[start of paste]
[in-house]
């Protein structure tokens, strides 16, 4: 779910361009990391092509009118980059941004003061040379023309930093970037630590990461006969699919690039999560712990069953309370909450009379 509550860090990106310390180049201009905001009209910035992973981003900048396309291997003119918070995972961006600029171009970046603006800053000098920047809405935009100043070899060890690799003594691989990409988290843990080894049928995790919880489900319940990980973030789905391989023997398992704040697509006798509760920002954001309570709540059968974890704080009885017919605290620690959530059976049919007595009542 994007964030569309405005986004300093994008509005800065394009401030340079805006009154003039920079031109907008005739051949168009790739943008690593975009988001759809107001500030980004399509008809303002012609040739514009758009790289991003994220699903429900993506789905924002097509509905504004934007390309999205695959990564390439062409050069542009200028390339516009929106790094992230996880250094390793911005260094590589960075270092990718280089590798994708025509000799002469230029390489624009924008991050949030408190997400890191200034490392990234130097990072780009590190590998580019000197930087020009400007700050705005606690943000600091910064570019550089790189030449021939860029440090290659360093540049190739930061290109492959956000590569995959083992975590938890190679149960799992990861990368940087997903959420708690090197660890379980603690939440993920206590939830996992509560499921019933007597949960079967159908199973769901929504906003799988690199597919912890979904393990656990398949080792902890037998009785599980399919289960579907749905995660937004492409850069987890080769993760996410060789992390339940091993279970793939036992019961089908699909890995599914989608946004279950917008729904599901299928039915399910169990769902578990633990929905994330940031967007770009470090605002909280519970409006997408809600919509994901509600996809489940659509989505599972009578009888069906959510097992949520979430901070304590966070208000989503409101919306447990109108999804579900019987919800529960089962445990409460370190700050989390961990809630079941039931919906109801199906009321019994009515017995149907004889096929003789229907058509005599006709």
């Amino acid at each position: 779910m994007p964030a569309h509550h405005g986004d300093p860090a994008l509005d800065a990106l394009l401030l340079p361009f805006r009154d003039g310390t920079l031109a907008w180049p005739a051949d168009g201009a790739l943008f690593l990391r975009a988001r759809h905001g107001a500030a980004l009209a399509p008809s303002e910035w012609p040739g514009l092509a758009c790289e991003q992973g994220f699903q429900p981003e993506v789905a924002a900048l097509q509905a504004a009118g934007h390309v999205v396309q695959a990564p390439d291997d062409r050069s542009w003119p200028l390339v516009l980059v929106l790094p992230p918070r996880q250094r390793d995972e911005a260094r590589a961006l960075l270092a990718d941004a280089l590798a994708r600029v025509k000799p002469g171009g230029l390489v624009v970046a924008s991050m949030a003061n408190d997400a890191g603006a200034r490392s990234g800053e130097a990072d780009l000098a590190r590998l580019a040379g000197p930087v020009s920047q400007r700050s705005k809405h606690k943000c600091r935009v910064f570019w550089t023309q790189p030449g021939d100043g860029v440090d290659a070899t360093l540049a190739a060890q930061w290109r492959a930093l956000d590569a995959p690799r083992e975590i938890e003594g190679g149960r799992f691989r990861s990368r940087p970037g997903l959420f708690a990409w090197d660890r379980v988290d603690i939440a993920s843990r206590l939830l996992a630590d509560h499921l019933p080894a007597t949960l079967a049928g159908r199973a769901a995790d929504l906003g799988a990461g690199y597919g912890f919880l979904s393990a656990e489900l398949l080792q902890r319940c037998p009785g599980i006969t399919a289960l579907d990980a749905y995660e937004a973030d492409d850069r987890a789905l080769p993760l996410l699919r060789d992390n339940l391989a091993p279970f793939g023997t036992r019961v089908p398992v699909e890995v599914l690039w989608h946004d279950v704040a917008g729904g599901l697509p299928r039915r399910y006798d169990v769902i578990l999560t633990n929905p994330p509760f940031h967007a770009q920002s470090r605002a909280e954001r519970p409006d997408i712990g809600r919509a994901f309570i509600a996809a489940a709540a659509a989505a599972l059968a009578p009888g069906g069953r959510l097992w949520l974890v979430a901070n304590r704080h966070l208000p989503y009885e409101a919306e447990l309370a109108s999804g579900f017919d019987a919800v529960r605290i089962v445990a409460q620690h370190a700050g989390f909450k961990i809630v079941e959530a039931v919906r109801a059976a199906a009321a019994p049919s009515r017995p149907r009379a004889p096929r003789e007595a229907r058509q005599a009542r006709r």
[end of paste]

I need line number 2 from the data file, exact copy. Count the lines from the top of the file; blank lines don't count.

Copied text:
């Protein structure tokens, strides 16, 4: 779910361009990391092509009118980059941004003061040379023309930093970037630590990461006969699919690039999560712990069953309370909450009379 509550860090990106310390180049201009905001009209910035992973981003900048396309291997003119918070995972961006600029171009970046603006800053000098920047809405935009100043070899060890690799003594691989990409988290843990080894049928995790919880489900319940990980973030789905391989023997398992704040697509006798509760920002954001309570709540059968974890704080009885017919605290620690959530059976049919007595009542 994007964030569309405005986004300093994008509005800065394009401030340079805006009154003039920079031109907008005739051949168009790739943008690593975009988001759809107001500030980004399509008809303002012609040739514009758009790289991003994220699903429900993506789905924002097509509905504004934007390309999205695959990564390439062409050069542009200028390339516009929106790094992230996880250094390793911005260094590589960075270092990718280089590798994708025509000799002469230029390489624009924008991050949030408190997400890191200034490392990234130097990072780009590190590998580019000197930087020009400007700050705005606690943000600091910064570019550089790189030449021939860029440090290659360093540049190739930061290109492959956000590569995959083992975590938890190679149960799992990861990368940087997903959420708690090197660890379980603690939440993920206590939830996992509560499921019933007597949960079967159908199973769901929504906003799988690199597919912890979904393990656990398949080792902890037998009785599980399919289960579907749905995660937004492409850069987890080769993760996410060789992390339940091993279970793939036992019961089908699909890995599914989608946004279950917008729904599901299928039915399910169990769902578990633990929905994330940031967007770009470090605002909280519970409006997408809600919509994901509600996809489940659509989505599972009578009888069906959510097992949520979430901070304590966070208000989503409101919306447990109108999804579900019987919800529960089962445990409460370190700050989390961990809630079941039931919906109801199906009321019994009515017995149907004889096929003789229907058509005599006709």